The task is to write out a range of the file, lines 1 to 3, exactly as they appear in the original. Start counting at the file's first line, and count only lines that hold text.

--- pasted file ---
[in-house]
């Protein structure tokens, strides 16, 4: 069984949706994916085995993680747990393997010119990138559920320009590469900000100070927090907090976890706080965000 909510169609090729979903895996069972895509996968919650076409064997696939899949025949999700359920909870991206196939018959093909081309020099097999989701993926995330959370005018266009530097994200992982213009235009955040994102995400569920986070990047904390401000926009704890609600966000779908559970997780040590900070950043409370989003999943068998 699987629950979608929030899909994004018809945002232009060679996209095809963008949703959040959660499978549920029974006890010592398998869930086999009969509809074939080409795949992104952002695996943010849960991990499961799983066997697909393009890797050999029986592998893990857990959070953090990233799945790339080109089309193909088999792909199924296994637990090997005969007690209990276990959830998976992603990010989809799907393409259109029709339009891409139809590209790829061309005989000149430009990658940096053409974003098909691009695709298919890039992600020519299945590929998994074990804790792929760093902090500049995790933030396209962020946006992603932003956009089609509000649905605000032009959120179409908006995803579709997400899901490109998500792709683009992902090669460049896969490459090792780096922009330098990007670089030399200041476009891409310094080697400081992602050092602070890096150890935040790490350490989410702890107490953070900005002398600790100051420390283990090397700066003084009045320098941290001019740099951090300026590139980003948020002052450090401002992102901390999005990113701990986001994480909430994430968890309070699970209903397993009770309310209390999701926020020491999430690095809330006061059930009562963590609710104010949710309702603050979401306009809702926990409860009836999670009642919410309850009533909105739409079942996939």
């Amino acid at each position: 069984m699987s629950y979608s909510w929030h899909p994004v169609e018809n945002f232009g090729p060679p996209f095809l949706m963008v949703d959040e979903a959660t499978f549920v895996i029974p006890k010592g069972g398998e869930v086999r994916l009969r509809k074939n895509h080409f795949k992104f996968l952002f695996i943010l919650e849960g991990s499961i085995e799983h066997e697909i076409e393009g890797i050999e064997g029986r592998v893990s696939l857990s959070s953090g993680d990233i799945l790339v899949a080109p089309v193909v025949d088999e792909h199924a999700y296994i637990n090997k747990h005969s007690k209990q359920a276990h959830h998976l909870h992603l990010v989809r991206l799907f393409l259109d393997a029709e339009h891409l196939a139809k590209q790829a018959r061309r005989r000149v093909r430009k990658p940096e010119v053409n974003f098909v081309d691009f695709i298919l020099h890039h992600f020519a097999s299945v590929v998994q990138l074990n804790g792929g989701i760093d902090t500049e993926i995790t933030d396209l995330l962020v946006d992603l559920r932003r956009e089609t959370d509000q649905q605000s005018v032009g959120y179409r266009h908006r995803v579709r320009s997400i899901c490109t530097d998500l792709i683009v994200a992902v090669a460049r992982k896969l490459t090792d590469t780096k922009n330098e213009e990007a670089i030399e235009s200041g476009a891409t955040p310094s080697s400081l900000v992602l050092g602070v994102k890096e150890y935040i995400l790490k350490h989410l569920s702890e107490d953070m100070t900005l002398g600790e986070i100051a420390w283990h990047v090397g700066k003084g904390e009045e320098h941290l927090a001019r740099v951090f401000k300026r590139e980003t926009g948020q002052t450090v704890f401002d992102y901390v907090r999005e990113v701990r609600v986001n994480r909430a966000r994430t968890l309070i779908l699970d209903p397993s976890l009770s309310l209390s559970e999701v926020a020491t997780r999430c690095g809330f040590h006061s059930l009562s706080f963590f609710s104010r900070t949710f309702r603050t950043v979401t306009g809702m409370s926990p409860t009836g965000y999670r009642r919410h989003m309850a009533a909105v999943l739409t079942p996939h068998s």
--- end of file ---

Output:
[in-house]
């Protein structure tokens, strides 16, 4: 069984949706994916085995993680747990393997010119990138559920320009590469900000100070927090907090976890706080965000 909510169609090729979903895996069972895509996968919650076409064997696939899949025949999700359920909870991206196939018959093909081309020099097999989701993926995330959370005018266009530097994200992982213009235009955040994102995400569920986070990047904390401000926009704890609600966000779908559970997780040590900070950043409370989003999943068998 699987629950979608929030899909994004018809945002232009060679996209095809963008949703959040959660499978549920029974006890010592398998869930086999009969509809074939080409795949992104952002695996943010849960991990499961799983066997697909393009890797050999029986592998893990857990959070953090990233799945790339080109089309193909088999792909199924296994637990090997005969007690209990276990959830998976992603990010989809799907393409259109029709339009891409139809590209790829061309005989000149430009990658940096053409974003098909691009695709298919890039992600020519299945590929998994074990804790792929760093902090500049995790933030396209962020946006992603932003956009089609509000649905605000032009959120179409908006995803579709997400899901490109998500792709683009992902090669460049896969490459090792780096922009330098990007670089030399200041476009891409310094080697400081992602050092602070890096150890935040790490350490989410702890107490953070900005002398600790100051420390283990090397700066003084009045320098941290001019740099951090300026590139980003948020002052450090401002992102901390999005990113701990986001994480909430994430968890309070699970209903397993009770309310209390999701926020020491999430690095809330006061059930009562963590609710104010949710309702603050979401306009809702926990409860009836999670009642919410309850009533909105739409079942996939």
């Amino acid at each position: 069984m699987s629950y979608s909510w929030h899909p994004v169609e018809n945002f232009g090729p060679p996209f095809l949706m963008v949703d959040e979903a959660t499978f549920v895996i029974p006890k010592g069972g398998e869930v086999r994916l009969r509809k074939n895509h080409f795949k992104f996968l952002f695996i943010l919650e849960g991990s499961i085995e799983h066997e697909i076409e393009g890797i050999e064997g029986r592998v893990s696939l857990s959070s953090g993680d990233i799945l790339v899949a080109p089309v193909v025949d088999e792909h199924a999700y296994i637990n090997k747990h005969s007690k209990q359920a276990h959830h998976l909870h992603l990010v989809r991206l799907f393409l259109d393997a029709e339009h891409l196939a139809k590209q790829a018959r061309r005989r000149v093909r430009k990658p940096e010119v053409n974003f098909v081309d691009f695709i298919l020099h890039h992600f020519a097999s299945v590929v998994q990138l074990n804790g792929g989701i760093d902090t500049e993926i995790t933030d396209l995330l962020v946006d992603l559920r932003r956009e089609t959370d509000q649905q605000s005018v032009g959120y179409r266009h908006r995803v579709r320009s997400i899901c490109t530097d998500l792709i683009v994200a992902v090669a460049r992982k896969l490459t090792d590469t780096k922009n330098e213009e990007a670089i030399e235009s200041g476009a891409t955040p310094s080697s400081l900000v992602l050092g602070v994102k890096e150890y935040i995400l790490k350490h989410l569920s702890e107490d953070m100070t900005l002398g600790e986070i100051a420390w283990h990047v090397g700066k003084g904390e009045e320098h941290l927090a001019r740099v951090f401000k300026r590139e980003t926009g948020q002052t450090v704890f401002d992102y901390v907090r999005e990113v701990r609600v986001n994480r909430a966000r994430t968890l309070i779908l699970d209903p397993s976890l009770s309310l209390s559970e999701v926020a020491t997780r999430c690095g809330f040590h006061s059930l009562s706080f963590f609710s104010r900070t949710f309702r603050t950043v979401t306009g809702m409370s926990p409860t009836g965000y999670r009642r919410h989003m309850a009533a909105v999943l739409t079942p996939h068998s």